Dogs and children form special bonds. This is especially true for shy kids.
I grew up in a fairly large family--5 kids, one bathroom. I was 9 years younger than my nearest sibling, Sue. When I was 3, we moved from St. Louis to Jefferson City, MO. About a year later, my parents promised me a dog.
I can't remember asking for one, but I must have. Why else would my parents add a dog to such a crowded house?
I remember the day I got Jerri. She was a tiny pup, black with a patch of white on her chest. When I held her, she melted into me. I fell in love instantly. Jerri was a gift from my father's best friend and cousin, Jerry Walther--hence her name.
My father was out of town that day and I couldn't wait to show him MY puppy. After what seemed like forever, I saw the white Ford station wagon pull up in front of our house.
Dad got out of the Galaxy, walked around and opened the tailgate. Out popped a large, hyperactive, hound that lumbered next to him as he walked toward me. I was horrified and wondered what this creature was doing at my house.
It turns out that Dad had no idea his friend had found a puppy for me. While traveling through Southern Missouri that day, Dad had come across someone that had a dog they were happy to be rid of (or at least that is how I remember it).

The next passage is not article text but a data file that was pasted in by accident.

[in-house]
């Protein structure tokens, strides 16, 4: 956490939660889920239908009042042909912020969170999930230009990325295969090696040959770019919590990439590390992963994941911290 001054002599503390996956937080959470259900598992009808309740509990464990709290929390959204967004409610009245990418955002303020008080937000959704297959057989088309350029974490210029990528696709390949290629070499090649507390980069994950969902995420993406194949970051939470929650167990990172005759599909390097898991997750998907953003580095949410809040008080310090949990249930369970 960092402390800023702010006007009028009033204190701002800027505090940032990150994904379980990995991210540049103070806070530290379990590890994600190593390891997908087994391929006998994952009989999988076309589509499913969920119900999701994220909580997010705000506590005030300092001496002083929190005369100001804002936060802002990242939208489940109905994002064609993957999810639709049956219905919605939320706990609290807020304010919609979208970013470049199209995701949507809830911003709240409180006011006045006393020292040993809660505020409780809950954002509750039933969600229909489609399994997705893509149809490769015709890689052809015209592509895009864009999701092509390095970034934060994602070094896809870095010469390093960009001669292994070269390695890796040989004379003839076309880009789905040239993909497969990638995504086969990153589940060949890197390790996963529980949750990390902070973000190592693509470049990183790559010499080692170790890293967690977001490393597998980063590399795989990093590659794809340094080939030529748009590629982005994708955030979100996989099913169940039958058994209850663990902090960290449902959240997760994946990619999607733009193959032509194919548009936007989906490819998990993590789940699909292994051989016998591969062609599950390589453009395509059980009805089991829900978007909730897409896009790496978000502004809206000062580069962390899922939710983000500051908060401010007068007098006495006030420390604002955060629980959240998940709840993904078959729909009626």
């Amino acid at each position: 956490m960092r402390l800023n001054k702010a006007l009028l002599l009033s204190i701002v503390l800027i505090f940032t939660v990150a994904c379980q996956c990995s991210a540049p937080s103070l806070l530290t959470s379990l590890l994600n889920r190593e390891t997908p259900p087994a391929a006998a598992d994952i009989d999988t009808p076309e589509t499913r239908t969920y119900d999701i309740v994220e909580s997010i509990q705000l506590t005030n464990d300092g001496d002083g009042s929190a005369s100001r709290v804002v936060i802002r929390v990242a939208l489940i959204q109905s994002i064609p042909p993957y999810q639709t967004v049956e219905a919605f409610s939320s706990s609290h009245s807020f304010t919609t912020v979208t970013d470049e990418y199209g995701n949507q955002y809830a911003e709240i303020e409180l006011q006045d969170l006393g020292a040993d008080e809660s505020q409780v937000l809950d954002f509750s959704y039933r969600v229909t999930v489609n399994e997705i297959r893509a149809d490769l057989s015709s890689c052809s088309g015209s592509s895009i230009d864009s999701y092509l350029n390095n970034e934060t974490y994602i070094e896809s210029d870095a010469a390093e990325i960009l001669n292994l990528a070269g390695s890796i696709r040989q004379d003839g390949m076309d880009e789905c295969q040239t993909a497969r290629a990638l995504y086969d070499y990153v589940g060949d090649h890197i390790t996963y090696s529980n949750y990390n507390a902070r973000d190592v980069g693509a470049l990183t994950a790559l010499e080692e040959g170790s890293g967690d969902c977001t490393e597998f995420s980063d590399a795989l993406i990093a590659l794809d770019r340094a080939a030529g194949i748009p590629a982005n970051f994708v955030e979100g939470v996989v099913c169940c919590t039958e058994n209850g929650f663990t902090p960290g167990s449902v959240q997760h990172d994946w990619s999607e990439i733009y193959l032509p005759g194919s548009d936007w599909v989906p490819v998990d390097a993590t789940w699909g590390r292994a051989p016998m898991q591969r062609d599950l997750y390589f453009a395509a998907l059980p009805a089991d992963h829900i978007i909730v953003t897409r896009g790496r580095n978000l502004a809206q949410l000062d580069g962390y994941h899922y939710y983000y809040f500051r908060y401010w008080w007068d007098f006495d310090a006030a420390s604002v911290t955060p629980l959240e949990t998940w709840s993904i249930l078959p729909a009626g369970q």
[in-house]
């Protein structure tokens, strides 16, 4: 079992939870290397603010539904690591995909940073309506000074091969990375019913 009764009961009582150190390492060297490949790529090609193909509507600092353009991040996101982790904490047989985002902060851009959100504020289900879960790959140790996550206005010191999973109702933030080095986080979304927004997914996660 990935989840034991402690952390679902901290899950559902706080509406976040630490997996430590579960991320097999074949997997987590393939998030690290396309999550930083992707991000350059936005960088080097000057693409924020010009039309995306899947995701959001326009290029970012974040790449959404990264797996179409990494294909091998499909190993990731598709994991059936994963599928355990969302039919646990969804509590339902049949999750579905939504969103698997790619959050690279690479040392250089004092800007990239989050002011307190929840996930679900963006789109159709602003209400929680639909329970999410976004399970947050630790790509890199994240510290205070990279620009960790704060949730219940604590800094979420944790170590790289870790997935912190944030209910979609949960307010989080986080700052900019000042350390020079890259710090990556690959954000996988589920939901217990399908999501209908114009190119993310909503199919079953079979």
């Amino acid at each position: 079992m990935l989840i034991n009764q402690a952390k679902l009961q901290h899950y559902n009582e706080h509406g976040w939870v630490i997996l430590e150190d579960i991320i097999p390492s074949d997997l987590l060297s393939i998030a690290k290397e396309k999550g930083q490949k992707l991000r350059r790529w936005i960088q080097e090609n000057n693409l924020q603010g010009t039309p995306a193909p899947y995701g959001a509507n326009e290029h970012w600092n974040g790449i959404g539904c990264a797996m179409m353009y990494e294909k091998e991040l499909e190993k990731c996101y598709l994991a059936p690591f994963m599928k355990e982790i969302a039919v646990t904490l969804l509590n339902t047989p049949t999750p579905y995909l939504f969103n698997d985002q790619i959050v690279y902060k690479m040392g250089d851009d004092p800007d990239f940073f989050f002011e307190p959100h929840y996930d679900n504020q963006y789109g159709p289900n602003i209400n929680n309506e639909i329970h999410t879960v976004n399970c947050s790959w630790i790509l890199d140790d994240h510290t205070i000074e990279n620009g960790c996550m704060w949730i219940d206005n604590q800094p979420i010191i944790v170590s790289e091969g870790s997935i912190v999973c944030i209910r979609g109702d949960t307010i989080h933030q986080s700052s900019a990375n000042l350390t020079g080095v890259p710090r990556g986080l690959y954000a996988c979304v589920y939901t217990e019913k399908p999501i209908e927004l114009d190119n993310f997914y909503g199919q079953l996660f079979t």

The hound, already named Patsy, never had a chance. She was bigger than me. She was hyperactive and Ritalin was not prescribed to dogs in 1964. But most of all, she wasn't Jerri. Obviously, Patsy had to go, and she did.
Jerri had been described as a "pocket beagle"-supposedly she was a dog that should remain small enough to fit in your pocket. In reality, she could not be described as anything other than a mutt, a sweet and loveable mutt.
In my memories, she was always by my side. Many of the photographs from my childhood include her. Once my sisters dressed me up in a topcoat and hat. In the black and white picture, there is Jerri , on her hind legs, reaching her fronts paws up toward me, with her tongue curled, trying to lick me. Jerri was my best friend.
Alas, as I grew up, she became less and less of my focus even though I still loved her immensely. The summer before I left for college, she approached me one day, limping and with an unrecognizable expression on her face. It was clear something was wrong.
Dr. Burgess said she had a stroke and he kept her for observation. When my mom approached me the next day, I already knew what she was going to say.
In a strange way, I found it easier to leave for college that fall, knowing that Jerri was gone. A part of me had felt guilty knowing I would be leaving my friend behind. When I look back now, I realize that the average lifespan of a dog is about the time it takes a child to grow up. Jerri left when her work was done.
Copyright Barb and Greg Markway 2011